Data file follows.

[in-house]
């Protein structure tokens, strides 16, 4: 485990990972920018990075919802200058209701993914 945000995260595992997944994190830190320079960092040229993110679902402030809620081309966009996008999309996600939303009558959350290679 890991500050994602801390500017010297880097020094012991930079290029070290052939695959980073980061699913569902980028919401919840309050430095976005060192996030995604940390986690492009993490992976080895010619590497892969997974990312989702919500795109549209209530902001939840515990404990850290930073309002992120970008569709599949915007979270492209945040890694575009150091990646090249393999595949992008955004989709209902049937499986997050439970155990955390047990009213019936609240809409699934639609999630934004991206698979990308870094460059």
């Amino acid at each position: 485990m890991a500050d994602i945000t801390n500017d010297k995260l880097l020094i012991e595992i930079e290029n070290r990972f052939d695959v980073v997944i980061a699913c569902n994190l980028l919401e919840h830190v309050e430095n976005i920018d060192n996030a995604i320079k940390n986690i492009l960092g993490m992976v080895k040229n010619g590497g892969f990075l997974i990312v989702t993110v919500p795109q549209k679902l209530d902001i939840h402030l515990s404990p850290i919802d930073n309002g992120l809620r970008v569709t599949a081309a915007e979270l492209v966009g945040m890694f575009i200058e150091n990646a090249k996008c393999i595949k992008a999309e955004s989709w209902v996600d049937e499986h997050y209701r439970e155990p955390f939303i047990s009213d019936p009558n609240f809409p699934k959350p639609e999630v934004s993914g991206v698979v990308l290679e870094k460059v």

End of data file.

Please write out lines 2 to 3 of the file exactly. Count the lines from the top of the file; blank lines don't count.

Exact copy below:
């Protein structure tokens, strides 16, 4: 485990990972920018990075919802200058209701993914 945000995260595992997944994190830190320079960092040229993110679902402030809620081309966009996008999309996600939303009558959350290679 890991500050994602801390500017010297880097020094012991930079290029070290052939695959980073980061699913569902980028919401919840309050430095976005060192996030995604940390986690492009993490992976080895010619590497892969997974990312989702919500795109549209209530902001939840515990404990850290930073309002992120970008569709599949915007979270492209945040890694575009150091990646090249393999595949992008955004989709209902049937499986997050439970155990955390047990009213019936609240809409699934639609999630934004991206698979990308870094460059």
């Amino acid at each position: 485990m890991a500050d994602i945000t801390n500017d010297k995260l880097l020094i012991e595992i930079e290029n070290r990972f052939d695959v980073v997944i980061a699913c569902n994190l980028l919401e919840h830190v309050e430095n976005i920018d060192n996030a995604i320079k940390n986690i492009l960092g993490m992976v080895k040229n010619g590497g892969f990075l997974i990312v989702t993110v919500p795109q549209k679902l209530d902001i939840h402030l515990s404990p850290i919802d930073n309002g992120l809620r970008v569709t599949a081309a915007e979270l492209v966009g945040m890694f575009i200058e150091n990646a090249k996008c393999i595949k992008a999309e955004s989709w209902v996600d049937e499986h997050y209701r439970e155990p955390f939303i047990s009213d019936p009558n609240f809409p699934k959350p639609e999630v934004s993914g991206v698979v990308l290679e870094k460059v």